BROWN COUNTY, Texas – Brown County Commissioners repealed an order signed in 2002 banning exotic animals.
Commissioner Larry Traweek was the only one who voted nay on Monday to axe a rule prohibiting people living in unincorporated areas from having certain wild animals. The county bans several animals, including lions, tigers, bears, and gorillas.
“From our standpoint, the citizens of Brown County have the right to possess those animals,” Brown County Chief Deputy James Stroope said at Monday’s meeting. “I’m not opposed to going [and] inspecting that.”
The original order adopted in 2002 states “non-domestic animals pose a danger both to the residents and to the domestic animals of Brown County.”
It made the ownership of exotic animals a class C misdemeanor.
Commissioners took up the issue because of Billy Waddle.
He built W and W Zoo in the unincorporated town of Owens and wants to introduce exotic animals. He asked commissioners in March for permission to bring in bobcats, baboons, and baby tigers.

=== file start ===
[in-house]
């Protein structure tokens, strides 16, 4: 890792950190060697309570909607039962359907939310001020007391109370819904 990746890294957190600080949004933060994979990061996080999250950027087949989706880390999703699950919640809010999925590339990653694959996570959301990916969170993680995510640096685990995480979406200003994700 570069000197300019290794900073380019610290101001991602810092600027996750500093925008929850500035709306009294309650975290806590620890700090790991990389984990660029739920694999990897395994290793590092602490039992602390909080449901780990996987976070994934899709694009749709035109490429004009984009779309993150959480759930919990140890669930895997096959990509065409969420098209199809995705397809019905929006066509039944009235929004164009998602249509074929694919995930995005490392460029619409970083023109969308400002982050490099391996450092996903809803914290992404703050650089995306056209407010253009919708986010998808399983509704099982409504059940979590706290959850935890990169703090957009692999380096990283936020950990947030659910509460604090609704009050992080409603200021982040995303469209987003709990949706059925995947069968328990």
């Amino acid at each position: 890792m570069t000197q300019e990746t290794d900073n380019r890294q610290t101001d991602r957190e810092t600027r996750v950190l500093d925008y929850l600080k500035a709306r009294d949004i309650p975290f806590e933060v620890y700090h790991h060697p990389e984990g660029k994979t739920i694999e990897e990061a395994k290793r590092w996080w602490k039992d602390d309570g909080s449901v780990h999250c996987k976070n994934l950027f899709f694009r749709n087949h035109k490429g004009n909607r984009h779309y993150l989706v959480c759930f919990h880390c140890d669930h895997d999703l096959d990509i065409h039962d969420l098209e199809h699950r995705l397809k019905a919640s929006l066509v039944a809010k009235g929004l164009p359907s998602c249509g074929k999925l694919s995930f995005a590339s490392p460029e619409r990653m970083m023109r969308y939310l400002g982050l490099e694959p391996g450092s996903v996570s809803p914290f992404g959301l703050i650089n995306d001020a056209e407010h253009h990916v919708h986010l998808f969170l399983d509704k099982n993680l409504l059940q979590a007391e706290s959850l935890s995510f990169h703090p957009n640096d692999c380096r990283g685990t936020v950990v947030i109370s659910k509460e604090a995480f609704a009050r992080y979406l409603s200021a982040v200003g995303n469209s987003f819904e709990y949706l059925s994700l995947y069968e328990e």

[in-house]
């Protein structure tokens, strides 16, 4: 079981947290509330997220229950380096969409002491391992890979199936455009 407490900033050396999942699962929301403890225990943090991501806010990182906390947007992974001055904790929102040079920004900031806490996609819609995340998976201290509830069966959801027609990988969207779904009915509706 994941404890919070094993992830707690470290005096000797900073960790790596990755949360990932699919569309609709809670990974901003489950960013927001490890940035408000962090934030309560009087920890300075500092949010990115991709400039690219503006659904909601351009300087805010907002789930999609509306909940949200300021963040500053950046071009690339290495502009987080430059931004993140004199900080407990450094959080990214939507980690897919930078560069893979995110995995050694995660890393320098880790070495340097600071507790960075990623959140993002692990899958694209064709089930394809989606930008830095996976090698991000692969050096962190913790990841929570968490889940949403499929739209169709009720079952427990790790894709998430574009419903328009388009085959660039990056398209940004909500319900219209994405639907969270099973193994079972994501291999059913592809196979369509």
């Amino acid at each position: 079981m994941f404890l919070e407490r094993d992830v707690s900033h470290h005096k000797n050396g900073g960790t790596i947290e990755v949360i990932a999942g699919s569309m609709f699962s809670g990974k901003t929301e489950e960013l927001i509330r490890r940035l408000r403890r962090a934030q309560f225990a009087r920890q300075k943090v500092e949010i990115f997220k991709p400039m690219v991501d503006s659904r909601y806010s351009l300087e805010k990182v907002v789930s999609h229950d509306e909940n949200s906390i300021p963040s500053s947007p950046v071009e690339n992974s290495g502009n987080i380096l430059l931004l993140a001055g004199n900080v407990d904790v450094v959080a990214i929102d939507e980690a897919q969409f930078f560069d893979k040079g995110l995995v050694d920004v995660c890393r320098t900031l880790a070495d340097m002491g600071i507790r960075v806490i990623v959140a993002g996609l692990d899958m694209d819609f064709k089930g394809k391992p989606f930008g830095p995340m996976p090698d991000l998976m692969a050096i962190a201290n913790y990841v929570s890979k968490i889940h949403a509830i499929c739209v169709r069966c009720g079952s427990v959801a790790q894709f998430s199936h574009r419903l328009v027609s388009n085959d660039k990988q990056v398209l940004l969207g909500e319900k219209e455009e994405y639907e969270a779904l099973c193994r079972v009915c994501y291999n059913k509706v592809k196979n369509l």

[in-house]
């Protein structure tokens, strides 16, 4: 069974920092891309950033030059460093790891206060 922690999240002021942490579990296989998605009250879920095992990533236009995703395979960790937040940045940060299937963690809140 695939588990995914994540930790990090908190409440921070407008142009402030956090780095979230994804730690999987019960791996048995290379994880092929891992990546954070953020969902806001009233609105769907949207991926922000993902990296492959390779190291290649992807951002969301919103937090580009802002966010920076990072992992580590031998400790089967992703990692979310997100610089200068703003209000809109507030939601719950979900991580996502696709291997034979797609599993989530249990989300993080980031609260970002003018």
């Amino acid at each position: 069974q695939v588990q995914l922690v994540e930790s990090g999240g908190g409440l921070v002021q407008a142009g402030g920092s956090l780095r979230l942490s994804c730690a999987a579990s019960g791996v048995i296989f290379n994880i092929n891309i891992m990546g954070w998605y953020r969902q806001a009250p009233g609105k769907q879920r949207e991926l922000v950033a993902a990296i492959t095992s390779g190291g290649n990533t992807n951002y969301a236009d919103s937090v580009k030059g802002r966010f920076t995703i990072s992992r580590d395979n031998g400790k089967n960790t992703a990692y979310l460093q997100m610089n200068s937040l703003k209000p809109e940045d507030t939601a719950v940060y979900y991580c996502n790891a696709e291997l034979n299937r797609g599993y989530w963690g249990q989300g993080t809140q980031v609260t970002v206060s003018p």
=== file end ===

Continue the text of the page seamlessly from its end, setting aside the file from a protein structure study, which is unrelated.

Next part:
“[There are] a lot of smaller animals [I want to bring],” Waddle said. “Like I said before, I’m not wanting to breed lions or tigers, or anything like that.”
Stroope lobbied commissioners to follow the state’s health and safety code instead. This gives the sheriff’s office the authority to act as animal control.
Deputies will monitor exotic animals and owners will need a permit. The sheriff’s office can charge a fee of up to $50 per exotic animal for the owners but no more than $500.
“There’s vet records that have to be kept,” Stroope said. “Pictures of the animals will have to be taken within 30 days of moving into the county.”
Waddle said he was surprised by how fast commissioners took action on this issue.
His zoo, located eight miles north of Early along Highway 183, is open on Saturdays. Tickets are $7 for adults and $5 for children.